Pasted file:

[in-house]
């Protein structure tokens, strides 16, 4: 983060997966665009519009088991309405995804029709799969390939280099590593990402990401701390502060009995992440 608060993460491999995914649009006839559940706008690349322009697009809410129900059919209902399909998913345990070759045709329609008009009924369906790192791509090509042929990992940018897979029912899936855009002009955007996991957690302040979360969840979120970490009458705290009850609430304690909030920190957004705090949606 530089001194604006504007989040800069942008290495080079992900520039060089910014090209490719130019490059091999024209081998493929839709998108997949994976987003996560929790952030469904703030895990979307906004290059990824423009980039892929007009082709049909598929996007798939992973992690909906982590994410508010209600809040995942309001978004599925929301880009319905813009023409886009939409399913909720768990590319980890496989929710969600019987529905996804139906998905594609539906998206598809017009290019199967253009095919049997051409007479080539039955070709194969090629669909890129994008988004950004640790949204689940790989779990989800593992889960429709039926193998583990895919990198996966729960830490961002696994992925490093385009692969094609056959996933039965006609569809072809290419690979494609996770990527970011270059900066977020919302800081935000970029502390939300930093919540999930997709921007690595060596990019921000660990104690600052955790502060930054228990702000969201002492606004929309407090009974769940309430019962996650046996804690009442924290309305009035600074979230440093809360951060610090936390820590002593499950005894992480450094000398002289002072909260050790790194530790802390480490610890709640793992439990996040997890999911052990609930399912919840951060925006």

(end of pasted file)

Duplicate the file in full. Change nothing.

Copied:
[in-house]
């Protein structure tokens, strides 16, 4: 983060997966665009519009088991309405995804029709799969390939280099590593990402990401701390502060009995992440 608060993460491999995914649009006839559940706008690349322009697009809410129900059919209902399909998913345990070759045709329609008009009924369906790192791509090509042929990992940018897979029912899936855009002009955007996991957690302040979360969840979120970490009458705290009850609430304690909030920190957004705090949606 530089001194604006504007989040800069942008290495080079992900520039060089910014090209490719130019490059091999024209081998493929839709998108997949994976987003996560929790952030469904703030895990979307906004290059990824423009980039892929007009082709049909598929996007798939992973992690909906982590994410508010209600809040995942309001978004599925929301880009319905813009023409886009939409399913909720768990590319980890496989929710969600019987529905996804139906998905594609539906998206598809017009290019199967253009095919049997051409007479080539039955070709194969090629669909890129994008988004950004640790949204689940790989779990989800593992889960429709039926193998583990895919990198996966729960830490961002696994992925490093385009692969094609056959996933039965006609569809072809290419690979494609996770990527970011270059900066977020919302800081935000970029502390939300930093919540999930997709921007690595060596990019921000660990104690600052955790502060930054228990702000969201002492606004929309407090009974769940309430019962996650046996804690009442924290309305009035600074979230440093809360951060610090936390820590002593499950005894992480450094000398002289002072909260050790790194530790802390480490610890709640793992439990996040997890999911052990609930399912919840951060925006």